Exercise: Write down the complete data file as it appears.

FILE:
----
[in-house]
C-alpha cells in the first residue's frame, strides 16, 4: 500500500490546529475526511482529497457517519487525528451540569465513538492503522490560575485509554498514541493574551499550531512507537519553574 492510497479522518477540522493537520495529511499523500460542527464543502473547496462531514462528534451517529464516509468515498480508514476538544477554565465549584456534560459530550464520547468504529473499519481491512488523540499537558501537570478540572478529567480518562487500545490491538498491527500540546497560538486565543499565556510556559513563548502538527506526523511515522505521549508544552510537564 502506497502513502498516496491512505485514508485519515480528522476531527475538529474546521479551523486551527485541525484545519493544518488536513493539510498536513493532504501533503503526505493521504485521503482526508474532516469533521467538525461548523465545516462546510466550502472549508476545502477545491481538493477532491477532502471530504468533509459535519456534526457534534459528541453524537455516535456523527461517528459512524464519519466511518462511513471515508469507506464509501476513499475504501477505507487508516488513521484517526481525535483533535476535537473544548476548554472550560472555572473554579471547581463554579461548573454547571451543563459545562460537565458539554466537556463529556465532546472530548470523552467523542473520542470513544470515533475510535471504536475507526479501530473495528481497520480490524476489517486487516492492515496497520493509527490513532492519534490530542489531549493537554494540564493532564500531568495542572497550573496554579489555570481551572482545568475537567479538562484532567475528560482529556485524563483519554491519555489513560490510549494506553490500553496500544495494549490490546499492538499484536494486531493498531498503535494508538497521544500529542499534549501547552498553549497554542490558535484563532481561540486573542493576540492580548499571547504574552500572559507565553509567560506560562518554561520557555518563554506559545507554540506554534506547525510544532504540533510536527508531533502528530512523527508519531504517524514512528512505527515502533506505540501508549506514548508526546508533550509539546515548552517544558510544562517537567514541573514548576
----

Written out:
[in-house]
C-alpha cells in the first residue's frame, strides 16, 4: 500500500490546529475526511482529497457517519487525528451540569465513538492503522490560575485509554498514541493574551499550531512507537519553574 492510497479522518477540522493537520495529511499523500460542527464543502473547496462531514462528534451517529464516509468515498480508514476538544477554565465549584456534560459530550464520547468504529473499519481491512488523540499537558501537570478540572478529567480518562487500545490491538498491527500540546497560538486565543499565556510556559513563548502538527506526523511515522505521549508544552510537564 502506497502513502498516496491512505485514508485519515480528522476531527475538529474546521479551523486551527485541525484545519493544518488536513493539510498536513493532504501533503503526505493521504485521503482526508474532516469533521467538525461548523465545516462546510466550502472549508476545502477545491481538493477532491477532502471530504468533509459535519456534526457534534459528541453524537455516535456523527461517528459512524464519519466511518462511513471515508469507506464509501476513499475504501477505507487508516488513521484517526481525535483533535476535537473544548476548554472550560472555572473554579471547581463554579461548573454547571451543563459545562460537565458539554466537556463529556465532546472530548470523552467523542473520542470513544470515533475510535471504536475507526479501530473495528481497520480490524476489517486487516492492515496497520493509527490513532492519534490530542489531549493537554494540564493532564500531568495542572497550573496554579489555570481551572482545568475537567479538562484532567475528560482529556485524563483519554491519555489513560490510549494506553490500553496500544495494549490490546499492538499484536494486531493498531498503535494508538497521544500529542499534549501547552498553549497554542490558535484563532481561540486573542493576540492580548499571547504574552500572559507565553509567560506560562518554561520557555518563554506559545507554540506554534506547525510544532504540533510536527508531533502528530512523527508519531504517524514512528512505527515502533506505540501508549506514548508526546508533550509539546515548552517544558510544562517537567514541573514548576